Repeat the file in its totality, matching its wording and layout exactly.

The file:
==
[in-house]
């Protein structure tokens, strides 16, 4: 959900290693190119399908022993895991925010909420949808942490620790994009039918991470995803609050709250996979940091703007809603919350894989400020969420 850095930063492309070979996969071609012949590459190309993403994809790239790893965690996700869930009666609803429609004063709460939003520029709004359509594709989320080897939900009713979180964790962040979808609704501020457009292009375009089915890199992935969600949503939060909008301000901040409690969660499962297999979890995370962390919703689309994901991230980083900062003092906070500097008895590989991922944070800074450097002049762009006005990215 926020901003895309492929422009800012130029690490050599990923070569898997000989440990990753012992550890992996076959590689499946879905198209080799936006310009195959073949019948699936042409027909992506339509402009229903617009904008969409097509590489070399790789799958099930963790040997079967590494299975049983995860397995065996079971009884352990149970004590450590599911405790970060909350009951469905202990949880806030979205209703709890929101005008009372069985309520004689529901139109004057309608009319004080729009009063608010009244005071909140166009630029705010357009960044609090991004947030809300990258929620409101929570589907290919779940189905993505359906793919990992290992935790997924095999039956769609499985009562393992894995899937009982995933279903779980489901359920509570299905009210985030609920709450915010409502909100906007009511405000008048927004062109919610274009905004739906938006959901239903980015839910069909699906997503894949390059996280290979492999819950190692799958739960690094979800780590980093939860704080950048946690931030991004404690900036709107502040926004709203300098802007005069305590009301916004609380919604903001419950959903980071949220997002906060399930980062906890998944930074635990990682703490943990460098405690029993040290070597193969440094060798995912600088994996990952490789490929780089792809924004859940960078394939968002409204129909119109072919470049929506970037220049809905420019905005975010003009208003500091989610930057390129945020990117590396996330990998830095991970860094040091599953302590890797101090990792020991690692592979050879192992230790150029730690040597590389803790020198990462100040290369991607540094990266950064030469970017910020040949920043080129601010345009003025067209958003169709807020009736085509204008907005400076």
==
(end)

[in-house]
């Protein structure tokens, strides 16, 4: 959900290693190119399908022993895991925010909420949808942490620790994009039918991470995803609050709250996979940091703007809603919350894989400020969420 850095930063492309070979996969071609012949590459190309993403994809790239790893965690996700869930009666609803429609004063709460939003520029709004359509594709989320080897939900009713979180964790962040979808609704501020457009292009375009089915890199992935969600949503939060909008301000901040409690969660499962297999979890995370962390919703689309994901991230980083900062003092906070500097008895590989991922944070800074450097002049762009006005990215 926020901003895309492929422009800012130029690490050599990923070569898997000989440990990753012992550890992996076959590689499946879905198209080799936006310009195959073949019948699936042409027909992506339509402009229903617009904008969409097509590489070399790789799958099930963790040997079967590494299975049983995860397995065996079971009884352990149970004590450590599911405790970060909350009951469905202990949880806030979205209703709890929101005008009372069985309520004689529901139109004057309608009319004080729009009063608010009244005071909140166009630029705010357009960044609090991004947030809300990258929620409101929570589907290919779940189905993505359906793919990992290992935790997924095999039956769609499985009562393992894995899937009982995933279903779980489901359920509570299905009210985030609920709450915010409502909100906007009511405000008048927004062109919610274009905004739906938006959901239903980015839910069909699906997503894949390059996280290979492999819950190692799958739960690094979800780590980093939860704080950048946690931030991004404690900036709107502040926004709203300098802007005069305590009301916004609380919604903001419950959903980071949220997002906060399930980062906890998944930074635990990682703490943990460098405690029993040290070597193969440094060798995912600088994996990952490789490929780089792809924004859940960078394939968002409204129909119109072919470049929506970037220049809905420019905005975010003009208003500091989610930057390129945020990117590396996330990998830095991970860094040091599953302590890797101090990792020991690692592979050879192992230790150029730690040597590389803790020198990462100040290369991607540094990266950064030469970017910020040949920043080129601010345009003025067209958003169709807020009736085509204008907005400076």